Born in Managua, Nicaragua |
Maria arrived, with her family in Chilliwack, BC, coming to Canada in the 1980’s to escape Nicaragua’s civil war. After meeting her spouse at university in Fredericton New Brunswick, the couple went to Toronto so that Maria could attend graduate school at York University. At York, Maria focused on Women, Gender, and Sexuality in Latin America and became involved with Casa Canadiense, a Toronto-based non-profit Canadian-Nicaraguan partnership. This organization supports grassroots community development in Nicaragua and seeks to educate Canadian youth on global issues. She also collaborates closely with Casa’s sister organization, Pueblito Canada; which is an international development agency that delivers, through collaborative partnerships, transformative education for children and youth in the Americas. Maria explains how she is pleased to be able to give back to Nicaragua through her work in Toronto’s non-profit sector. She says the city is home because she has lived here longer than in any other Canadian city, and it is the city where Maria and her spouse got their first “real” apartment.
Toronto as Home
La Bella Managua - a Nicaraguan restaurant at Bloor/Ossington was one of the first places where Maria went to eat after moving here. She says it gives her a taste of Nicaragua whenever she is craving gallo pinto or fresco de tamarindo, and she says “it speaks volumes of the cultural diversity in the city”. Maria also points out how her non-Nicaraguan family and friends also enjoy eating there and she loves being able to share this part of her culture with them.
Connection with the Past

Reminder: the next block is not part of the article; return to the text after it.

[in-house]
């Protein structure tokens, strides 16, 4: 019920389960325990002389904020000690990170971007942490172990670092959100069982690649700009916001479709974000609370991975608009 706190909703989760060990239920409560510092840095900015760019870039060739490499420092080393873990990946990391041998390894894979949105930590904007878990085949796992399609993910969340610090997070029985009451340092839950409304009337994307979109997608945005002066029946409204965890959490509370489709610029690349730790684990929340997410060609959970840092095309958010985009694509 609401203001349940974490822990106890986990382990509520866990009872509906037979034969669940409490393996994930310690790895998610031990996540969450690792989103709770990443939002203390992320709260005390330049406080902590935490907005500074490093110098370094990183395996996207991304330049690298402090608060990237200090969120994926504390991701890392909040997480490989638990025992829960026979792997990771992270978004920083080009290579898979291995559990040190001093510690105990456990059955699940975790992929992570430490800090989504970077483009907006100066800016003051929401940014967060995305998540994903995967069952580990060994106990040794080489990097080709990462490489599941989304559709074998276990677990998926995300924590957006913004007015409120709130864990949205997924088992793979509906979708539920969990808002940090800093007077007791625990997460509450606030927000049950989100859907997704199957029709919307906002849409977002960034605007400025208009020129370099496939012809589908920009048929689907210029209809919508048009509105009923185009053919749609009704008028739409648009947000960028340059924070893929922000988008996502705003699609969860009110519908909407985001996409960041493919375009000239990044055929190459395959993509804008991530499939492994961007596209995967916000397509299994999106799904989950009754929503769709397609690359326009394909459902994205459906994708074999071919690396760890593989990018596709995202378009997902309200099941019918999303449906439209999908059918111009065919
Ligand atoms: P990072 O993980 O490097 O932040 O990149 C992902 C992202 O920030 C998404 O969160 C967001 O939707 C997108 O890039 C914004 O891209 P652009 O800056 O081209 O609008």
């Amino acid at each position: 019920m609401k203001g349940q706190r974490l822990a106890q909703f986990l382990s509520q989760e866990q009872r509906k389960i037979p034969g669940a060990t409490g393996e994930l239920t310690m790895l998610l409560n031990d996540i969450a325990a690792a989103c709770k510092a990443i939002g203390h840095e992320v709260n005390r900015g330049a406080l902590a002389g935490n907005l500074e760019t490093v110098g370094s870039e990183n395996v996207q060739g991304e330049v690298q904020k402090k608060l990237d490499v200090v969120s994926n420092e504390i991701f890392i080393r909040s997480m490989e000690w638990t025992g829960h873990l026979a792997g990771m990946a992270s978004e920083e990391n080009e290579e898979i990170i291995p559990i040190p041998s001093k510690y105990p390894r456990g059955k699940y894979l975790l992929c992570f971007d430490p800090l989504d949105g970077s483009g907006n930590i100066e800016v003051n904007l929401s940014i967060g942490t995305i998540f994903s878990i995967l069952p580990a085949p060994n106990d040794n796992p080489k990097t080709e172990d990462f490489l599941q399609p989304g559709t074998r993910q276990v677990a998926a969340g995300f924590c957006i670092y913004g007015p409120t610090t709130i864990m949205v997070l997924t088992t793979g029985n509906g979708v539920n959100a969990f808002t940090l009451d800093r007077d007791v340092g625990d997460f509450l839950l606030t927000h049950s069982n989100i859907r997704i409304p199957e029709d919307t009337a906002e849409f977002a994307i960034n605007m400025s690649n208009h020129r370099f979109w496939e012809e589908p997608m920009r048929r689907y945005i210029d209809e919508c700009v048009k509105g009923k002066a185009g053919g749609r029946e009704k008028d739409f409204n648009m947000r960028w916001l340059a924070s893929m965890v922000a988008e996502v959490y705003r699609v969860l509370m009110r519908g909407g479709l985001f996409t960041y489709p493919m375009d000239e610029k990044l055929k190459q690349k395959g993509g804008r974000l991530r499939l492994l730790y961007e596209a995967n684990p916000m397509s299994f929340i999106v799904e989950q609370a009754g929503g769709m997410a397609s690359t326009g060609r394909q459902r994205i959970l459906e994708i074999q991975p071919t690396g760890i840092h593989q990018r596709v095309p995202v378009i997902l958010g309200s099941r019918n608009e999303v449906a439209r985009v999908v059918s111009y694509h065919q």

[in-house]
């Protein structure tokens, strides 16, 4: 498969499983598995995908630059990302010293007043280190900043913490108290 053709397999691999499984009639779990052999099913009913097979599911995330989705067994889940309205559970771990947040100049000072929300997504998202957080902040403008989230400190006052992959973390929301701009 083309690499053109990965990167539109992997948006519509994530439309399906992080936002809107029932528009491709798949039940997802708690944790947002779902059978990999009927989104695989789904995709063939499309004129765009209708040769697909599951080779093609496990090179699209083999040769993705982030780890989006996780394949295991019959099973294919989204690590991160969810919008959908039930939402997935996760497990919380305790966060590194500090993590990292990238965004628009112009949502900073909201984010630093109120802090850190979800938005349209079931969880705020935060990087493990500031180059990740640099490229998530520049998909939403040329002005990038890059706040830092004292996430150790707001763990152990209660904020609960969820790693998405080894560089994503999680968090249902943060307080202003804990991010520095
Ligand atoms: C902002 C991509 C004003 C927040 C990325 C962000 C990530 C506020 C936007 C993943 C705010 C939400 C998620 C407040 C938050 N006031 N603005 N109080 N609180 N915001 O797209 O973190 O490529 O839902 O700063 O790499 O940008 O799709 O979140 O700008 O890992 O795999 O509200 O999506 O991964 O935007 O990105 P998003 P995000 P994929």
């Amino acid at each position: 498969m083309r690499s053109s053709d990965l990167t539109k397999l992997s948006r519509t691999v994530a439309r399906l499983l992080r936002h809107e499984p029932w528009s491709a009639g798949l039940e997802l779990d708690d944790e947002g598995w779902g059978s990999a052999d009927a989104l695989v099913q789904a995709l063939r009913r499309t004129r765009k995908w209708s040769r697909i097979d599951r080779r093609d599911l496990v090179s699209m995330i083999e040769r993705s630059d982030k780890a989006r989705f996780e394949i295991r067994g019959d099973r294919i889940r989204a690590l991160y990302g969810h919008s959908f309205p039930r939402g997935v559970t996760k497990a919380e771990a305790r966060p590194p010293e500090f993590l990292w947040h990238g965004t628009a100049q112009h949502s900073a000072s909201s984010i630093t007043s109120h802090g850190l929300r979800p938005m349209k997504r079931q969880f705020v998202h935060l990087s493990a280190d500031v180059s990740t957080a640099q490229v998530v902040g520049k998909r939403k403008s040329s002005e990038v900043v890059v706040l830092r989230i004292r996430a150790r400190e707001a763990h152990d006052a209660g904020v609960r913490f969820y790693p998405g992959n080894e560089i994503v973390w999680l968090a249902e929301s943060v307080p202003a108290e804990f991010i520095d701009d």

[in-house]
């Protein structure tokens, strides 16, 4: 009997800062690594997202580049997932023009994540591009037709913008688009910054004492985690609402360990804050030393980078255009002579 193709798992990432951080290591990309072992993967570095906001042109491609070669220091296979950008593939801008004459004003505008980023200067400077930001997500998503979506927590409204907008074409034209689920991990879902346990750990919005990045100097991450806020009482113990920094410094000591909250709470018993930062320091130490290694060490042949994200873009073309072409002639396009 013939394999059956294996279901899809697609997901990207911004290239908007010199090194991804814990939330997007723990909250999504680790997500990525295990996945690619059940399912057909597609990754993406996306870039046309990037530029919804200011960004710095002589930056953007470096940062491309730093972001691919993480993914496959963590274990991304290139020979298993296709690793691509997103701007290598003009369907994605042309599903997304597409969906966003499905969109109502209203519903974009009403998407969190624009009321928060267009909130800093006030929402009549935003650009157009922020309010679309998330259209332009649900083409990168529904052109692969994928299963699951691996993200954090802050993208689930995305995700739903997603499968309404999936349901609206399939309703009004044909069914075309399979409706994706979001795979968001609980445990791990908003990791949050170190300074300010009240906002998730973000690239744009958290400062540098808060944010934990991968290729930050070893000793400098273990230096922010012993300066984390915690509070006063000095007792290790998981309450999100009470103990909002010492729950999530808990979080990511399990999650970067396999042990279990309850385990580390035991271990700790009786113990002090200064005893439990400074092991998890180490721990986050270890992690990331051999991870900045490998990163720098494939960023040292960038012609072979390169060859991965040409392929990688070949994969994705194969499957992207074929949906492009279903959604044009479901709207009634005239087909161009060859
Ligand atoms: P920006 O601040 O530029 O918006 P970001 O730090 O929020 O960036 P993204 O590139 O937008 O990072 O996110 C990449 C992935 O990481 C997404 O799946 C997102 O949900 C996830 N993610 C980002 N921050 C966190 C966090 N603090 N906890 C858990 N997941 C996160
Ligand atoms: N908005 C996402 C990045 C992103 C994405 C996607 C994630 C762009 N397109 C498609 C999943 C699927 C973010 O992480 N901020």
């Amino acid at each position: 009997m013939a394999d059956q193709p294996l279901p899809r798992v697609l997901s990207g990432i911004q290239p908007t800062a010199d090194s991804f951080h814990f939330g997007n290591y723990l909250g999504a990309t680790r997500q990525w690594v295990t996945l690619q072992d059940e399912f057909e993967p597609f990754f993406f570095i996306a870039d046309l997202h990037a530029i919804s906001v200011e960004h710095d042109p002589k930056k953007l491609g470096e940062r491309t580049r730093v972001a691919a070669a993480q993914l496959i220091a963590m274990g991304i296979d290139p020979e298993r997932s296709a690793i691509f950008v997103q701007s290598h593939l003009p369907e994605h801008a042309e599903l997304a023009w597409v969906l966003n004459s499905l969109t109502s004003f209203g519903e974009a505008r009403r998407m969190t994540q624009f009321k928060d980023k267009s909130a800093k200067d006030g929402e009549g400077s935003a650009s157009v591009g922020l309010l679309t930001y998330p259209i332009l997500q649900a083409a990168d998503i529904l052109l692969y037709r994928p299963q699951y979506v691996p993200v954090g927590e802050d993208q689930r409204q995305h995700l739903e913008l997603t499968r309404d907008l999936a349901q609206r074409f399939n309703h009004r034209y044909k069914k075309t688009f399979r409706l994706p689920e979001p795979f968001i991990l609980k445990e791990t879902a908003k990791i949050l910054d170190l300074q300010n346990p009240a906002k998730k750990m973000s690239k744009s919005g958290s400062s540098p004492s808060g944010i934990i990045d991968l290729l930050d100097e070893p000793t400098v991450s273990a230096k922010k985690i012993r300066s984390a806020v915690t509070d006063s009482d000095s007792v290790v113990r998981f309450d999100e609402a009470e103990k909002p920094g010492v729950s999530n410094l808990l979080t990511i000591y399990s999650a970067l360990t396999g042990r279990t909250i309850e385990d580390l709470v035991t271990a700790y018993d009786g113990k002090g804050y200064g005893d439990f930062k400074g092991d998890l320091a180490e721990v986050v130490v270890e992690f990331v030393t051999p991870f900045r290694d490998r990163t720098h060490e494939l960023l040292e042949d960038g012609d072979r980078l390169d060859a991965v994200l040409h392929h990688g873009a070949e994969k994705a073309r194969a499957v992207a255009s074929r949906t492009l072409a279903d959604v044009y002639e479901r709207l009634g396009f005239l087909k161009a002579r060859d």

The Güegüense is a satirical drama which dates back to the 16th century - a signature folkloric tradition combining theatre, dance, and music. Maria explains how The Güegüense is one of the earliest known indigenous works of theatre/drama in the Americas, and is also symbolic of the deep-seated political consciousness of the Nicaraguan people. In 2005, the Güegüense was proclaimed by UNESCO as a Masterpiece of the Oral and Intangible Heritage of Humanity, making Nicaragua the only country in Central America to have two proclaimed UNESCO masterpieces (the first being Oral Traditions and Expressions of the Garifuna in 2003). As someone who enjoys the arts, politics and satire, Maria is proud of Nicaragua’s Güegüense and its international fame. These dolls are also representative of Nicaragua’s rich artisan culture and she says that each time she visits family in Nicaragua, she makes sure to stop by the city of Masaya. Masaya is known as the “Cradle of Nicaraguan Folklore” and there one can witness a wealth of folkloric traditions and performances and find the country’s largest artisan’s market. Masaya is where she purchases mementoes to add a little “Nica-flavour” to her Toronto home and it is also where this doll is from.